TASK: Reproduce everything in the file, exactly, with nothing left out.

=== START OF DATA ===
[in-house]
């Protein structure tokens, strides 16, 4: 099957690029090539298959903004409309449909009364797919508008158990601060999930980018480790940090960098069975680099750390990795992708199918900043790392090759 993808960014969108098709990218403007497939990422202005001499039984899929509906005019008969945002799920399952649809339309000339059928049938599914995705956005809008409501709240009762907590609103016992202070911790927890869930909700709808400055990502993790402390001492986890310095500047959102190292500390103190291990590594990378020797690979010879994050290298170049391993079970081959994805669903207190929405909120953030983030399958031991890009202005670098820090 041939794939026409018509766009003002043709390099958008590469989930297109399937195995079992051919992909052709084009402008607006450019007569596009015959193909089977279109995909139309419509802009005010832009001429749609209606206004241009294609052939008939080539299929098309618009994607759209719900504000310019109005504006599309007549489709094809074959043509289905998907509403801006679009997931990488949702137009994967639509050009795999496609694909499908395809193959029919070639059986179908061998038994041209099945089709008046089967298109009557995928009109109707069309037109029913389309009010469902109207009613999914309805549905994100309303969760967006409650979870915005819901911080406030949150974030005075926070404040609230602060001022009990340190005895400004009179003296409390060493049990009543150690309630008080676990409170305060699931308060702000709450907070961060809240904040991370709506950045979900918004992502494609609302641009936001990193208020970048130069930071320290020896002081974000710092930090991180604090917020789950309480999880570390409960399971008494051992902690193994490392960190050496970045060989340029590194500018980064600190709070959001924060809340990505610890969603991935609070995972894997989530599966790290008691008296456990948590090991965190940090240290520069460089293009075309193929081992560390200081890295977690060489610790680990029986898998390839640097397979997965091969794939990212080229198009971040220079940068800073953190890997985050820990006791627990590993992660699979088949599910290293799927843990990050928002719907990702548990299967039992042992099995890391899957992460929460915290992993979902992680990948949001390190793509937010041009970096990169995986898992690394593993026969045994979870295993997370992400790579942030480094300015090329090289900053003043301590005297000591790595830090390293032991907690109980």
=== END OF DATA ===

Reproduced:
[in-house]
């Protein structure tokens, strides 16, 4: 099957690029090539298959903004409309449909009364797919508008158990601060999930980018480790940090960098069975680099750390990795992708199918900043790392090759 993808960014969108098709990218403007497939990422202005001499039984899929509906005019008969945002799920399952649809339309000339059928049938599914995705956005809008409501709240009762907590609103016992202070911790927890869930909700709808400055990502993790402390001492986890310095500047959102190292500390103190291990590594990378020797690979010879994050290298170049391993079970081959994805669903207190929405909120953030983030399958031991890009202005670098820090 041939794939026409018509766009003002043709390099958008590469989930297109399937195995079992051919992909052709084009402008607006450019007569596009015959193909089977279109995909139309419509802009005010832009001429749609209606206004241009294609052939008939080539299929098309618009994607759209719900504000310019109005504006599309007549489709094809074959043509289905998907509403801006679009997931990488949702137009994967639509050009795999496609694909499908395809193959029919070639059986179908061998038994041209099945089709008046089967298109009557995928009109109707069309037109029913389309009010469902109207009613999914309805549905994100309303969760967006409650979870915005819901911080406030949150974030005075926070404040609230602060001022009990340190005895400004009179003296409390060493049990009543150690309630008080676990409170305060699931308060702000709450907070961060809240904040991370709506950045979900918004992502494609609302641009936001990193208020970048130069930071320290020896002081974000710092930090991180604090917020789950309480999880570390409960399971008494051992902690193994490392960190050496970045060989340029590194500018980064600190709070959001924060809340990505610890969603991935609070995972894997989530599966790290008691008296456990948590090991965190940090240290520069460089293009075309193929081992560390200081890295977690060489610790680990029986898998390839640097397979997965091969794939990212080229198009971040220079940068800073953190890997985050820990006791627990590993992660699979088949599910290293799927843990990050928002719907990702548990299967039992042992099995890391899957992460929460915290992993979902992680990948949001390190793509937010041009970096990169995986898992690394593993026969045994979870295993997370992400790579942030480094300015090329090289900053003043301590005297000591790595830090390293032991907690109980």